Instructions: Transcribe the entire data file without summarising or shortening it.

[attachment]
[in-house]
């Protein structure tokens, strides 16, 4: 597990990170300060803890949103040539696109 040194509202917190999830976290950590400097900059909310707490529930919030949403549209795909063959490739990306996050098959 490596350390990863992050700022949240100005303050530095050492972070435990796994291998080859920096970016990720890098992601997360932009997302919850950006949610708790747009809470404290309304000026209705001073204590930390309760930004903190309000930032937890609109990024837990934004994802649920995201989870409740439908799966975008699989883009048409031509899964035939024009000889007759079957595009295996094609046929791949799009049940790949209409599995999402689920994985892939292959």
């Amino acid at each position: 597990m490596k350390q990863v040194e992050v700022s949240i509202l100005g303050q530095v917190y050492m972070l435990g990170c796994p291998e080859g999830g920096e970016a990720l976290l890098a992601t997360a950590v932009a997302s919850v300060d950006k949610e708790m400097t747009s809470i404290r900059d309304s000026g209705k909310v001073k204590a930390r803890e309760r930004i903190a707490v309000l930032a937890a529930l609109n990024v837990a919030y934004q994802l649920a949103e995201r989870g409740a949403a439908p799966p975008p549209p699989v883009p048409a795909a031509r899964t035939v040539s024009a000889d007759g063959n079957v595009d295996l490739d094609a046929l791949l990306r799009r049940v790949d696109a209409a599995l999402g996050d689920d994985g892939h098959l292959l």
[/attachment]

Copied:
[in-house]
């Protein structure tokens, strides 16, 4: 597990990170300060803890949103040539696109 040194509202917190999830976290950590400097900059909310707490529930919030949403549209795909063959490739990306996050098959 490596350390990863992050700022949240100005303050530095050492972070435990796994291998080859920096970016990720890098992601997360932009997302919850950006949610708790747009809470404290309304000026209705001073204590930390309760930004903190309000930032937890609109990024837990934004994802649920995201989870409740439908799966975008699989883009048409031509899964035939024009000889007759079957595009295996094609046929791949799009049940790949209409599995999402689920994985892939292959």
């Amino acid at each position: 597990m490596k350390q990863v040194e992050v700022s949240i509202l100005g303050q530095v917190y050492m972070l435990g990170c796994p291998e080859g999830g920096e970016a990720l976290l890098a992601t997360a950590v932009a997302s919850v300060d950006k949610e708790m400097t747009s809470i404290r900059d309304s000026g209705k909310v001073k204590a930390r803890e309760r930004i903190a707490v309000l930032a937890a529930l609109n990024v837990a919030y934004q994802l649920a949103e995201r989870g409740a949403a439908p799966p975008p549209p699989v883009p048409a795909a031509r899964t035939v040539s024009a000889d007759g063959n079957v595009d295996l490739d094609a046929l791949l990306r799009r049940v790949d696109a209409a599995l999402g996050d689920d994985g892939h098959l292959l």